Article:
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December 9, 1998
Lazy, Shiftless, Thieving: But People
In my notes, I find I have described her like this: "An elegant yet resigned face, with a gentle smile." She sat in front of me one sunny morning, this resigned lady, quietly telling me a story that made my skin crawl.
When Limbu Jayaram Bhosle was pregnant some years ago, her husband went to the local zamindar's orchard to try to steal a few pomegranates for her. He had plucked them off the trees when the zamindar's men caught sight of him. They chased him. They threw stones at him. He fell. They went on stoning him. Tears ran down those elegant cheeks as Limbu told me of the end of her husband: "Finally, they took a big stone and threw it onto his head. His brains fell out. They crushed his head the way we crush onions to eat."
In a kind of detached way, perhaps we all know that gross injustices happen in our country; that our poor, our lower castes, our tribals, are too often victims of inhuman behaviour. Here, meeting my first ever Pardhi tribals, detachment turned swiftly to flesh and blood. Here, where pomegranates are paid for in spilled brains, I knew for the first time what it is to be born a criminal.
For Jayaram Bhosle's real crime was not that he stole pomegranates from the zamindar. No, it came several years before that. When he was born. Pardhis are one of the approximately 150 tribes that the British notified as "criminal" in the Criminal Tribes Act of 1871. With that Act, just being born into one of those tribes, just existing, made you a criminal. It is over 125 years since that Act was passed; it is nearly half a century since independent India repealed it in 1952 and "denotified" these tribes. The years have made very little difference. In fact, as I am finding with everything I am learning about denotified tribes, very little has made any difference -- even if the Act has been repealed. Pardhis, like the rest of the 150 tribes, are still seen as criminal. Treated that way. Beaten that way. Killed that way.
The crime, really, is in the way society looks at denotified tribes (DNTs).
After a good deal of reading on the subject in frail century-old journals, I like to pretend I know that crime well. Yet I am regularly surprised by the language that has been used to describe them, the things that have happened to them. There's a view of DNTs that just will not die.
In Volume XII of the Bombay Presidency Gazette (1880), I find these remarks about Pardhis: "They are still fond of hunting and poaching and have not got rid of their turn for thieving. ... The Phase Pardhi [a sub-tribe] is nearly always ragged and dirty, walking with a sneaking gait."
A "thieving" people who walk "with a sneaking gait."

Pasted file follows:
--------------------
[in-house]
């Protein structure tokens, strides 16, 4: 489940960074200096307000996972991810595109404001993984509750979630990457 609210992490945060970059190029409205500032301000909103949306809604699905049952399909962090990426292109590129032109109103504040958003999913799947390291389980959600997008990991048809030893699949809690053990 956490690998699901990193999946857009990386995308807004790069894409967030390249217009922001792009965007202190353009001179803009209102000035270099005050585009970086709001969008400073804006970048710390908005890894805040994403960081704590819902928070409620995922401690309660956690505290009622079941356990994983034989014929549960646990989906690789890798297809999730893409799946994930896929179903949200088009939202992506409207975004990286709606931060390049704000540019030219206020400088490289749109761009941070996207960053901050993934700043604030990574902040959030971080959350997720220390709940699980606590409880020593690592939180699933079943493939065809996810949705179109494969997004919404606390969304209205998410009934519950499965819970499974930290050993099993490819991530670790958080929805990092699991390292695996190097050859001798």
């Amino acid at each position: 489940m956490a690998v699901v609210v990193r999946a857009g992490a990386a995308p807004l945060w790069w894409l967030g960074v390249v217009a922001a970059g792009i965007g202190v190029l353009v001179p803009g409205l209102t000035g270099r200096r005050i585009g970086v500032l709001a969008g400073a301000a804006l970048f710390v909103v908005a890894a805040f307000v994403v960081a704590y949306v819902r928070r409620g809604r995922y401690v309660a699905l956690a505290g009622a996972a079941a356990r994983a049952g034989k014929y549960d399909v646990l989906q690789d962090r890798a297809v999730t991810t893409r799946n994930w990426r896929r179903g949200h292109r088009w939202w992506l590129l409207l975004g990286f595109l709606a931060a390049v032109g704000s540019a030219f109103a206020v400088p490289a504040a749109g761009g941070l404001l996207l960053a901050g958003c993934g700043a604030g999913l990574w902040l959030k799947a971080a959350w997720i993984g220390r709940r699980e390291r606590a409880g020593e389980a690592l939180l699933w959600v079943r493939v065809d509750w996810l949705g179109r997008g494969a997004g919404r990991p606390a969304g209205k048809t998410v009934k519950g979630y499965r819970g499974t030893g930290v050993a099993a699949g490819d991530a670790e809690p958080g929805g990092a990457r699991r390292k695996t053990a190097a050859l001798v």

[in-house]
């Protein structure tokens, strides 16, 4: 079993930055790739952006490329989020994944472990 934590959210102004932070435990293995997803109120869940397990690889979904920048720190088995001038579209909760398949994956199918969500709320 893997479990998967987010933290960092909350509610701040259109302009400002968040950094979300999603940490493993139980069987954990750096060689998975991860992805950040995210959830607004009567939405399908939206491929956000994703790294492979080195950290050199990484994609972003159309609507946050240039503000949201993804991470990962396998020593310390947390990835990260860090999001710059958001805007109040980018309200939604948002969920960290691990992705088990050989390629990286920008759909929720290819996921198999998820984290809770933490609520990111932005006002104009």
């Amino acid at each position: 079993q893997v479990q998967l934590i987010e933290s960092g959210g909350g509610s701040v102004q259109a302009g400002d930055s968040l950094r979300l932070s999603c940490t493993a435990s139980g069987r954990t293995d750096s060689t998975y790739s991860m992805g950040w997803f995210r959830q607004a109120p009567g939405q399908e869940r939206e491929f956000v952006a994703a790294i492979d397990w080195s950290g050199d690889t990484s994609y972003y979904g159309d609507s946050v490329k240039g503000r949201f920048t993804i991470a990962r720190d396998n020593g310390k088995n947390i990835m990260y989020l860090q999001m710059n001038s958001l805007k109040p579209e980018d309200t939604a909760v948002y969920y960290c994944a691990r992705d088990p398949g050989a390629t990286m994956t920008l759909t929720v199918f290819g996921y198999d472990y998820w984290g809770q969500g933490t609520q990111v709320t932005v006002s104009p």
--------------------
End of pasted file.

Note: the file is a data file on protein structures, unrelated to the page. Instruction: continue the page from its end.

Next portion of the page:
Volume XX (1884) calls Phase (fa-say) Pardhis a "low, unsettled tribe ... a strong, hot-tempered and cruel people" who are "under the eye of the police and are a depressed people." And in their monumental "Tribes and Castes of the Central Provinces of India" (1916), Russell and Hira Lal refer to Pardhis as a "low caste" that "generally [has] criminal tendencies."
A "depressed people," a "hot-tempered and cruel people," that has "criminal tendencies."
Volume XVIII, Part III (1885) refers to another such tribe, the Ramoshis. I read that Ramoshis are "avoiding the habitations of the more civilised orders of society and engaging in plunder." I learn about a man called Pilaji Jadhavrao who, in 1730, was appointed sarnaik, a kind of overseer, of Ramoshis near Poona. "It is said that he killed many of them with his own sword," the fading words say, "and his brother Sambhaji was presented with a sword and permitted to put five Ramoshis to death every day."
A man who is "permitted" to slaughter five men a day.
It preceded these particular Gazettes, but the 1871 Criminal Tribes Act was a product of the climate, the attitudes, the paragraphs above allude to. I think: that was then. Surely, in the very late 20th Century, we look on such tribes differently? Surely we would think that the strange notion of pronouncing that an entire tribe is prone to crime, of actually listing 150 such tribes, is at best an anachronism? Surely, the damning attitudes towards them are a thing of the past? Surely. But no.
The Telegraph of July 31, 1998 carries a report which says: "Madhya Pradesh Chief Minister Digvijay Singh today expressed concern over a series of recent robberies in MP by Pardhi tribals, identified as having criminal antecedents. These tribes [sic], listed as criminal ethnic groups, have defied the efforts of the government to rehabilitate them. The CM said state projects to provide these people with education did not have any impact on their criminal instincts."
Pardhis have "criminal antecedents," are "listed as [a] criminal ethnic group," and nothing the state does seems able to change "their criminal instincts."